If you missed a documentary or two and didn’t get your education through the Brit import reality series Big Fat Gypsy Weddings, you might watch Trespass Against Us and wonder why Michael Fassbender’s camping holiday has gone so awry.
Remember the gypsy camp in Snatch, with Brad Pitt? Thematically the two films are the similar, and the accent almost as indecipherable, though Trespass is a lot less fun.
Fassbender plays Chad Cutler, a member of the Irish Traveller community, an itinerant group that earns money from odd-jobs, or, in the Cutler family’s case, from thievery. Chad’s group is currently causing trouble and tearing up the countryside in a scenic spot in England — their campers, vans and makeshift homes ringed around a bonfire and dotted with highchairs, trash and wandering animals.
(Fassbender is the film’s biggest draw, but also its biggest problem: it’s not the actor’s fault that he’s too pretty to live in such squalor, but some greasy hair, maybe?)
Colby (Brendan Gleeson) is the patriarch of this ragtag group, a man given to holding court at the fire each night and questioning “dodgy” theories, like the earth being round, and evolution. He hates the fact that his grandkids go to school and finds every opportunity to coax young grandson Tyson (Georgie Smith) over to the thug life.
Chad has made promises to his wife (Lyndsey Marshall, the most sympathetic character in the film) that they’ll move into a proper house, that the kids will go to school consistently, and that she won’t have to wait up each night wondering if he has been nabbed by the police. “You can’t stand up to your dad, that’s your problem.” Chad has made moves to settle his family in the town but is too afraid to tell Col. No one outside the community will help; no one wants to be on Col’s bad side.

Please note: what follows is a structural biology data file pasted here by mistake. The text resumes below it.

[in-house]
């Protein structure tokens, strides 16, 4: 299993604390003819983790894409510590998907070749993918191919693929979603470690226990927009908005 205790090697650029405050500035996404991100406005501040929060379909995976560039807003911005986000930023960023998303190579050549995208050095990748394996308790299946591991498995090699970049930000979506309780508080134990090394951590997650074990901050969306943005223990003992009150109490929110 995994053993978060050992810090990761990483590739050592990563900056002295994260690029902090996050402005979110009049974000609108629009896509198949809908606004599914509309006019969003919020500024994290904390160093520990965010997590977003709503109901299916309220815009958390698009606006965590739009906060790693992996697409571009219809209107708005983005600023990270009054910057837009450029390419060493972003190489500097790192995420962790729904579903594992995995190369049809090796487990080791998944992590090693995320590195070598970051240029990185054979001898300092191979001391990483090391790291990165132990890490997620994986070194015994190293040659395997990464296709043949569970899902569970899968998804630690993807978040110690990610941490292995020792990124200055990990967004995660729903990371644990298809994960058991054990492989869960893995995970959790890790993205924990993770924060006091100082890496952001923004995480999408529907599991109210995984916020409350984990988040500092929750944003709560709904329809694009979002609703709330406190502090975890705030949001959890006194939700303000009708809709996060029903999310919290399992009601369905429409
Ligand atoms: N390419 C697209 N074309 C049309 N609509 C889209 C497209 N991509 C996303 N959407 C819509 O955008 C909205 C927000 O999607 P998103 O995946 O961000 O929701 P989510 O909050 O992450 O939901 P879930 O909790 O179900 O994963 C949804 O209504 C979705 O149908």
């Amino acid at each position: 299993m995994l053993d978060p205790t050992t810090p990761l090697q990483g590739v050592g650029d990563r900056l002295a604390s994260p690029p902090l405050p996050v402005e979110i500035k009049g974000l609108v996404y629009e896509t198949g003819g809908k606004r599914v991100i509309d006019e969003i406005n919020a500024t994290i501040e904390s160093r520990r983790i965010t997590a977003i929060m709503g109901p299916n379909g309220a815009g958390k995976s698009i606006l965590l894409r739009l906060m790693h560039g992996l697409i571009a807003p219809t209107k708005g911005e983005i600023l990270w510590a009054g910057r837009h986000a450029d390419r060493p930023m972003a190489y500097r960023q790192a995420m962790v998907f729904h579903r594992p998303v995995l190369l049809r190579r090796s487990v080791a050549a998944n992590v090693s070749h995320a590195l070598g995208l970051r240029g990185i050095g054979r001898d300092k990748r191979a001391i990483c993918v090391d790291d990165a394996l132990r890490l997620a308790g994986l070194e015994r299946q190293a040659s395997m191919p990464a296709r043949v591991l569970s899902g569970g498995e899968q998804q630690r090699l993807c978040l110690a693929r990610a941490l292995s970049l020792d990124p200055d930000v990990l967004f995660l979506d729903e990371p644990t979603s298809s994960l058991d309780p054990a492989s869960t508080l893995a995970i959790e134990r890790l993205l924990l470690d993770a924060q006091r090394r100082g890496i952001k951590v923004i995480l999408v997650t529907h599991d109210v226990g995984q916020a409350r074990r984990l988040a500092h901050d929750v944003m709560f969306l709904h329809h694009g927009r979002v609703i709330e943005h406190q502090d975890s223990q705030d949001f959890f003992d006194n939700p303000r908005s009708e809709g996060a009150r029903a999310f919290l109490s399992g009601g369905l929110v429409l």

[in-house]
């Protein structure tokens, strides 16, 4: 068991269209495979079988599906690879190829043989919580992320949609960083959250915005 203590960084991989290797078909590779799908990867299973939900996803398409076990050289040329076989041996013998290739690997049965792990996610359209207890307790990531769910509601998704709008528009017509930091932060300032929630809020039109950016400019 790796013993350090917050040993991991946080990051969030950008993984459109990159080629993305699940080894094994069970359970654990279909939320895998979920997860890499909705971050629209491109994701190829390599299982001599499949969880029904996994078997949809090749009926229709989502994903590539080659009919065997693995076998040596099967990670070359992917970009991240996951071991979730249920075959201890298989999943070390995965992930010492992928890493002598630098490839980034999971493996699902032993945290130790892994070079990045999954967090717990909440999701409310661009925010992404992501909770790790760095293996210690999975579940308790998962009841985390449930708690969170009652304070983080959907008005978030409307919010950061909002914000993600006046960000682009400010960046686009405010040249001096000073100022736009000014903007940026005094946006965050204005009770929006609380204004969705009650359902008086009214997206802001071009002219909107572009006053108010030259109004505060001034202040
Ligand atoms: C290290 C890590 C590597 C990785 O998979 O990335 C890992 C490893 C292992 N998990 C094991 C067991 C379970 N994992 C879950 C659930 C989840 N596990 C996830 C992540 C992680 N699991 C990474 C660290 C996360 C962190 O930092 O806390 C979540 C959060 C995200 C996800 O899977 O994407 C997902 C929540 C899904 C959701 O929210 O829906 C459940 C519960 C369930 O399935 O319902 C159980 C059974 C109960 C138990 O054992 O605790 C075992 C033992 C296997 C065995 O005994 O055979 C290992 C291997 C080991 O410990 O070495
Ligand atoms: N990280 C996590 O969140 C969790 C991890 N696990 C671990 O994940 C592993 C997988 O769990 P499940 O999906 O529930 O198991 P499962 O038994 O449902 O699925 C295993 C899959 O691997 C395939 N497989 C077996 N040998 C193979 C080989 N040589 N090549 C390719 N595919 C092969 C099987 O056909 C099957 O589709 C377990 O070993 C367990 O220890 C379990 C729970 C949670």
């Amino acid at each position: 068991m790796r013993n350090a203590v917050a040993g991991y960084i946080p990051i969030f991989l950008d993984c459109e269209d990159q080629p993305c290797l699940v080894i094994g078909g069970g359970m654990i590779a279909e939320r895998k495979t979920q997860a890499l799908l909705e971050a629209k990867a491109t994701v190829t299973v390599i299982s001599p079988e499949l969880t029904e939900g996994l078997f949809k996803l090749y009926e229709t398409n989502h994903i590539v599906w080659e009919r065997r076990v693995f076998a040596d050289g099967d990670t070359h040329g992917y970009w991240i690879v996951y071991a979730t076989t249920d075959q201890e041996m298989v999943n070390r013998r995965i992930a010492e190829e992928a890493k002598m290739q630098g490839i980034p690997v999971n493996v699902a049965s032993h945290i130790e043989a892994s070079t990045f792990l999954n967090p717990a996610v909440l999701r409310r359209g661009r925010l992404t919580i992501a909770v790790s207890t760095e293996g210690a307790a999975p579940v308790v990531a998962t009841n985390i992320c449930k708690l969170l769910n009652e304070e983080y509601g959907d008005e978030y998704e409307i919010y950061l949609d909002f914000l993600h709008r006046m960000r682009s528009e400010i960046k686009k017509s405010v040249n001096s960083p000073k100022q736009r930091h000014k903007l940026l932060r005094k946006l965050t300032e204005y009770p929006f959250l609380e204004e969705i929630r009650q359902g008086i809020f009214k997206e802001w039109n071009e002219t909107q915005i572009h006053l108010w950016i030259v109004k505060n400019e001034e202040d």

A nighttime robbery at the home of a prominent magistrate gets botched spectacularly and results in even greater scrutiny by the local police. The job seems to have been designed by Col to sacrifice his son, or as retribution to the authorities, but it’s a plot thread that’s left dangling.
We know precious little about any of the characters, and are invested in none of them. Too bad, because I bet there’s a really interesting backstory there somewhere. There are one or two fleeting moments where we believe the “family first” rhetoric spewed by Colby, but overall it feels as though happenstance — not blood — brought this tribe together.
Director Adam Smith tries to pump life into a lacklustre script (by Alastair Siddons) with a trio of jazzy car chases between Chad and the town’s Keystone Cops, an energetic but far-fetched reprieve from the idleness that permeates the film. The end result of Trespass Against Us is a movie as aimless as the Cutler clan itself.
Trespass Against Us opens Friday at the Park.